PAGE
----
Since March, I’ve been talking about the American Red Cross information sheet “Be Red Cross Ready,” a terrific launching-point for those wanting to prepare for future emergencies and disasters, and those three vital actions that can make all the difference in such events- be informed, make a plan, and get a kit. I’ve focused on “be informed” the past couple of weeks. Now let’s move on to “make a plan.”

In that April post, I republished what the Red Cross said about making a plan. I also said that I’d discuss those points in more detail. Today I’d like to do that.

First, there’s evacuating from the neighborhood in an emergency. From the sheet:

Choose two places to meet:

• Right outside your home in case of a sudden emergency, such as a fire
Outside your neighborhood, in case you cannot return home or are asked to evacuate

(Editor’s note: Italics added for emphasis)

When putting together the neighborhood evacuation plan, consider the following:

• Pick a meeting place outside the neighborhood that is easily-identifiable and accessible by foot, if possible. A friend’s/relative’s home could be ideal (be sure to talk to them about your plans though). A hotel/motel works too, but keep in mind there might not be any vacancies in the event of an emergency. Keep their contact info handy to book a room ASAP.
• If pets will be along for the journey, make sure the friend/relative knows about your companion. If you decide to go the hotel/motel route, check beforehand to make sure the accommodations are pet-friendly, or identify animal shelters along the evacuation route and nearby your destination if not.
• Plan two (2) routes for each direction (North, South, East, and West), as there may be a number of obstacles (debris? bridge out?) in place during an emergency. Try to avoid common routes that may be congested in an emergency.
• Plot all this information on maps and distribute them to each member of the household, who should then keep them readily-available. While electronic maps are nice, printed maps are less prone to being inaccessible.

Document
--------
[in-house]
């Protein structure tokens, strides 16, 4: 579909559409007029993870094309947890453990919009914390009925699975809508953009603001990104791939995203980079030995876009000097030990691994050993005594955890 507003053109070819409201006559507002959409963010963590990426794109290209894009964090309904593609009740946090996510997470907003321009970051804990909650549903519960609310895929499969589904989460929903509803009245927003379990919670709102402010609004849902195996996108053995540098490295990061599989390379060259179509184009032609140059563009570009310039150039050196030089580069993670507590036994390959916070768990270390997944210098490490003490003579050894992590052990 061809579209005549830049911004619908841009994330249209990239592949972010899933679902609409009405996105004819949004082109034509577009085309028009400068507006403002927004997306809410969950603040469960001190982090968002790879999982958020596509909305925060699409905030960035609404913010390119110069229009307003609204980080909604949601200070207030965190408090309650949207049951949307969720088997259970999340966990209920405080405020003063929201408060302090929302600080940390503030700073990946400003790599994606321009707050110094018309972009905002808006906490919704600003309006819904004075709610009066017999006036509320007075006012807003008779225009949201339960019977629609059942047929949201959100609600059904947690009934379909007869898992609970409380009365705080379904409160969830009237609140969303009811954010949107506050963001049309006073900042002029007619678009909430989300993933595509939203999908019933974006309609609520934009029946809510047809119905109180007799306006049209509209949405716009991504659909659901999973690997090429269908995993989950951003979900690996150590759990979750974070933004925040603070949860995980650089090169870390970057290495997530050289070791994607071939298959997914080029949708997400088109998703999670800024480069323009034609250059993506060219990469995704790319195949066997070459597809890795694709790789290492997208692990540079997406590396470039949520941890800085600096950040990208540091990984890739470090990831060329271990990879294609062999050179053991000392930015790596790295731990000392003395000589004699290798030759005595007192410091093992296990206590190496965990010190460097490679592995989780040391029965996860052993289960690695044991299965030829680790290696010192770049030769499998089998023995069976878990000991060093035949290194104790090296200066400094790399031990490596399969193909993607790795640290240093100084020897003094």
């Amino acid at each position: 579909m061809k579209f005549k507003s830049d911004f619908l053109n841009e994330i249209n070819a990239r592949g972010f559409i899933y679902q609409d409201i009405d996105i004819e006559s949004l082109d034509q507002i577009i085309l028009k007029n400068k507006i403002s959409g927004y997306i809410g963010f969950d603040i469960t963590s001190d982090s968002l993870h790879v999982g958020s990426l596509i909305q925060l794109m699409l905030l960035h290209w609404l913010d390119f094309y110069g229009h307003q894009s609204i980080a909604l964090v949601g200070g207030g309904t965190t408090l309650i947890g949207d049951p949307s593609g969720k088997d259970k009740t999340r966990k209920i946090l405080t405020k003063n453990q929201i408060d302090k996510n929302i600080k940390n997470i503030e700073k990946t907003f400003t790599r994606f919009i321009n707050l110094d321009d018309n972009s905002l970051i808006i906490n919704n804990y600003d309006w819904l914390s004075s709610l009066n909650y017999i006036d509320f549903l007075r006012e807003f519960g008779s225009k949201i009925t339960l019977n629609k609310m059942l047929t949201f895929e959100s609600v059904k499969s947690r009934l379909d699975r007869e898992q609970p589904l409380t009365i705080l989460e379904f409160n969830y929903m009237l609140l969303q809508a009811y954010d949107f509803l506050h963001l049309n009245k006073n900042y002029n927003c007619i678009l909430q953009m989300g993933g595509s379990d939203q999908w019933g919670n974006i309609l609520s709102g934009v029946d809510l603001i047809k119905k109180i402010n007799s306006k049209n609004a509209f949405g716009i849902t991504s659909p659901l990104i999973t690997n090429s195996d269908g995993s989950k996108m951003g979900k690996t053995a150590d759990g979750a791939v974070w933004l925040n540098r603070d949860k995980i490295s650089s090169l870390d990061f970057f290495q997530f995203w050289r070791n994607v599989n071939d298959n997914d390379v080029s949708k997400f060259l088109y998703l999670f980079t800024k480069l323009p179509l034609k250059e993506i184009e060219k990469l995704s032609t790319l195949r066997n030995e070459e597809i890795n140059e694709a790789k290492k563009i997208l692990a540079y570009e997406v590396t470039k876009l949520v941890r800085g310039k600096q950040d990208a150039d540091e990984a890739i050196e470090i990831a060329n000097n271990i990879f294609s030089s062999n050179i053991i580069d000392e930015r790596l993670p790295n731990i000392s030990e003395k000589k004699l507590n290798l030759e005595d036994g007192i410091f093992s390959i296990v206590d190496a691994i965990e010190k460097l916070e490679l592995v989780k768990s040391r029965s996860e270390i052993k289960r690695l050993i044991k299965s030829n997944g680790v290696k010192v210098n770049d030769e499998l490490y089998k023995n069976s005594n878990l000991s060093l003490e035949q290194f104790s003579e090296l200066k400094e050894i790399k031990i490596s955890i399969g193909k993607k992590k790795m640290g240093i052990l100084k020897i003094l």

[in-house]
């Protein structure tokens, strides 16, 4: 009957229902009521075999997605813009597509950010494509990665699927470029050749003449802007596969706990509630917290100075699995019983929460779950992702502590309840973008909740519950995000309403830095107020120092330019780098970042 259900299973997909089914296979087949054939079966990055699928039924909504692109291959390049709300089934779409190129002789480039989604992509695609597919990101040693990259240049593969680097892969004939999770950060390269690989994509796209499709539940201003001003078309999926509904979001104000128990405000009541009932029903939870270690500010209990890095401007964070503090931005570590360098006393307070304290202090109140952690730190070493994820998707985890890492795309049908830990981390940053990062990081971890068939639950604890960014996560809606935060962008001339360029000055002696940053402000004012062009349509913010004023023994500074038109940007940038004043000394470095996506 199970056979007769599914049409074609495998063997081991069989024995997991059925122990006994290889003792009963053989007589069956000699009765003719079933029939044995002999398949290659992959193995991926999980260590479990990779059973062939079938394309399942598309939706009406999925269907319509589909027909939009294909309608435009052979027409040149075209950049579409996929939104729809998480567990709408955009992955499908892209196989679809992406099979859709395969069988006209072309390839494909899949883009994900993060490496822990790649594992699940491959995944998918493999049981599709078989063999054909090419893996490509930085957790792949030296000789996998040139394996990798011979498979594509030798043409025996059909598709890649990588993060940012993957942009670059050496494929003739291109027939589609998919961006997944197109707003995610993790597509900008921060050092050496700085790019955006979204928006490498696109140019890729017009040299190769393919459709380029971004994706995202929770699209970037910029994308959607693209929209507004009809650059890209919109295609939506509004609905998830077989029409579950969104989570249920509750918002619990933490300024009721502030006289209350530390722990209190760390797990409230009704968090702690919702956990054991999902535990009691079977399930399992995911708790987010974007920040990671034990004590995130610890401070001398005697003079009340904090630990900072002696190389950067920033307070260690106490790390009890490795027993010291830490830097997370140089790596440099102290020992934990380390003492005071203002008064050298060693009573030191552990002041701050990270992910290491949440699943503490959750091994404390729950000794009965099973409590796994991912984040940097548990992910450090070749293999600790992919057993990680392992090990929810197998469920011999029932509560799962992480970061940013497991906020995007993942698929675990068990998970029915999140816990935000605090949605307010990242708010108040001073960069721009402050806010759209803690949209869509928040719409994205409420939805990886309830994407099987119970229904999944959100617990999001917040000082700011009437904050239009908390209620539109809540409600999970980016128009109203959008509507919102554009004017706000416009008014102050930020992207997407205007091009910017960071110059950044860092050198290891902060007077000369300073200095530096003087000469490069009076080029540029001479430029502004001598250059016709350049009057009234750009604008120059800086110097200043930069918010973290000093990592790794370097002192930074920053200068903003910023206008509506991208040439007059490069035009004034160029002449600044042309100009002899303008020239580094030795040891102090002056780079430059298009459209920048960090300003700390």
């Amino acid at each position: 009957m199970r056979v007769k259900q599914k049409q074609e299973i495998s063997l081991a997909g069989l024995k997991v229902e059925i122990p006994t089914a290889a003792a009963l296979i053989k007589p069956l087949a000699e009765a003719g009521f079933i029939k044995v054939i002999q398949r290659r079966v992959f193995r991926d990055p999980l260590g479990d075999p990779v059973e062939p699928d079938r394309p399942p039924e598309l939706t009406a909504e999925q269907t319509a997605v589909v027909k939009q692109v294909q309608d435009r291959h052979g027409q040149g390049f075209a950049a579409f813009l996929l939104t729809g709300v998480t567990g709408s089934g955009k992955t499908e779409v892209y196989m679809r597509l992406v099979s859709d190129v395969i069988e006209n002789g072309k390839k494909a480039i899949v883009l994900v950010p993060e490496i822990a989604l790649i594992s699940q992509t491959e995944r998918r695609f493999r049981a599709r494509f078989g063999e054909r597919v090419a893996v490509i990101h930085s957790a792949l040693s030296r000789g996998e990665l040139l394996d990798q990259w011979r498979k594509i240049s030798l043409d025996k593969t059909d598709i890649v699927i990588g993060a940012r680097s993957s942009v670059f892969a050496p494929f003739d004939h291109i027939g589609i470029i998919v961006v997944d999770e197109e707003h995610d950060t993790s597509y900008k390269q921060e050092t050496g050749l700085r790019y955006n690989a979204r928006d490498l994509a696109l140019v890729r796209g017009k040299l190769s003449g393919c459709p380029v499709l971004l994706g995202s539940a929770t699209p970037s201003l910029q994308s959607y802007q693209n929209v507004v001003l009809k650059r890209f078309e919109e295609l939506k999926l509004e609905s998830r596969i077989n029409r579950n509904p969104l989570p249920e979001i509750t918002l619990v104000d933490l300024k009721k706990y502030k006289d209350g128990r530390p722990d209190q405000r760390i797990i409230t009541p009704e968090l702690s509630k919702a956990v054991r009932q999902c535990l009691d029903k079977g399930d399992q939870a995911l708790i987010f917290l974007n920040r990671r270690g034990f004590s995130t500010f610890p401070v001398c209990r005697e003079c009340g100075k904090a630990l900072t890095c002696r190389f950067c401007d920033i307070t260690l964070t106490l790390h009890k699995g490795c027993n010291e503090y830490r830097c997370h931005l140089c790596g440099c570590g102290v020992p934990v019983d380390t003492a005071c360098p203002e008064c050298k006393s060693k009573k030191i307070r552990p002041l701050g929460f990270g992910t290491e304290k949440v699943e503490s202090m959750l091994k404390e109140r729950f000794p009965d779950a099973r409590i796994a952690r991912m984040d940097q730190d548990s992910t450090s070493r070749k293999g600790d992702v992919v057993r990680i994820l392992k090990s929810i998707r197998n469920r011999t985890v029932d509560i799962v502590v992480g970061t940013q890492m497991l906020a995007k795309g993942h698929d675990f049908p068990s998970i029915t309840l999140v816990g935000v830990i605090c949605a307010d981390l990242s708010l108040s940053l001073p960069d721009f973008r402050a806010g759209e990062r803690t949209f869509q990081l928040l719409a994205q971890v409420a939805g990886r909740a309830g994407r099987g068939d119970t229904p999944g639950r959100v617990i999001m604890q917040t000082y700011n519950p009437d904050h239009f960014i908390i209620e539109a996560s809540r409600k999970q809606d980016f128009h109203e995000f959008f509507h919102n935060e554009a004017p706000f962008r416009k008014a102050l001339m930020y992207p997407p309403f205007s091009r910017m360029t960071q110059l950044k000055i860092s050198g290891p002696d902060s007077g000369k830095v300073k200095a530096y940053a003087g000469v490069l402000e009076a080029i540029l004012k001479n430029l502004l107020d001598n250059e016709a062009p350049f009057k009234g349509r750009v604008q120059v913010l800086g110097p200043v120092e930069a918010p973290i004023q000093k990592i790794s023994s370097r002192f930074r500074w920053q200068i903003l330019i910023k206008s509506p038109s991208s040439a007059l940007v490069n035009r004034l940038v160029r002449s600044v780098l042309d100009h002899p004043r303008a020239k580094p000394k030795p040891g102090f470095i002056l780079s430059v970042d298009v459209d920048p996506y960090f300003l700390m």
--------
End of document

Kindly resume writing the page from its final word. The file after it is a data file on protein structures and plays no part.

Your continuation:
• The household should practice evacuating the neighborhood twice a year and make note of any changes (construction sites?) that need to be made to the pre-planned evacuation routes.

Second, there’s the out-of-area emergency contact person. From the sheet:

Choose an out-of-area emergency contact person. It may be easier to text or call long distance if local phone lines are overloaded or out of service.

(Editor’s note: Italics added for emphasis)

When selecting this individual, consider the following:

• The person should have voice mail or an answering machine
• In the event of an emergency, household members should listen to the radio/ watch TV for telephone use instructions, then phone the out-of-area contact person to say how and where they are, and what their plans are
• The call should be kept short, and arrange to call the contact person back at a specified time for another check-in, if possible
• Incorporate the latest communications technology (e-mail, texting) accordingly

The remainder of “make a plan” was pretty straightforward. Feel free to leave a comment with your suggestions as it relates to this section of the American Red Cross’ “Be Red Cross Ready” information sheet.